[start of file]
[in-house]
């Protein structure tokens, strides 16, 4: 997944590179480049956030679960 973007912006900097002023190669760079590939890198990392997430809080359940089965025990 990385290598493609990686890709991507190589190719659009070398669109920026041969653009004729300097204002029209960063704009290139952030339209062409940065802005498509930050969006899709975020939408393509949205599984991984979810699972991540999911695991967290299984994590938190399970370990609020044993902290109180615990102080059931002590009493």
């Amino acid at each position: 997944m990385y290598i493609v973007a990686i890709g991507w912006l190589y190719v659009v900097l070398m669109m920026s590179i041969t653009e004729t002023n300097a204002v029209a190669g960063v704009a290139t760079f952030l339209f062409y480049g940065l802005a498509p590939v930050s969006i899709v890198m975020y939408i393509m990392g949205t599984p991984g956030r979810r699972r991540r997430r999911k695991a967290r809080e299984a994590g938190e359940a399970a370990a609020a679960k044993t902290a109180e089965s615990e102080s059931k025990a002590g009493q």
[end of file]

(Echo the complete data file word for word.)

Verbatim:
[in-house]
């Protein structure tokens, strides 16, 4: 997944590179480049956030679960 973007912006900097002023190669760079590939890198990392997430809080359940089965025990 990385290598493609990686890709991507190589190719659009070398669109920026041969653009004729300097204002029209960063704009290139952030339209062409940065802005498509930050969006899709975020939408393509949205599984991984979810699972991540999911695991967290299984994590938190399970370990609020044993902290109180615990102080059931002590009493």
């Amino acid at each position: 997944m990385y290598i493609v973007a990686i890709g991507w912006l190589y190719v659009v900097l070398m669109m920026s590179i041969t653009e004729t002023n300097a204002v029209a190669g960063v704009a290139t760079f952030l339209f062409y480049g940065l802005a498509p590939v930050s969006i899709v890198m975020y939408i393509m990392g949205t599984p991984g956030r979810r699972r991540r997430r999911k695991a967290r809080e299984a994590g938190e359940a399970a370990a609020a679960k044993t902290a109180e089965s615990e102080s059931k025990a002590g009493q």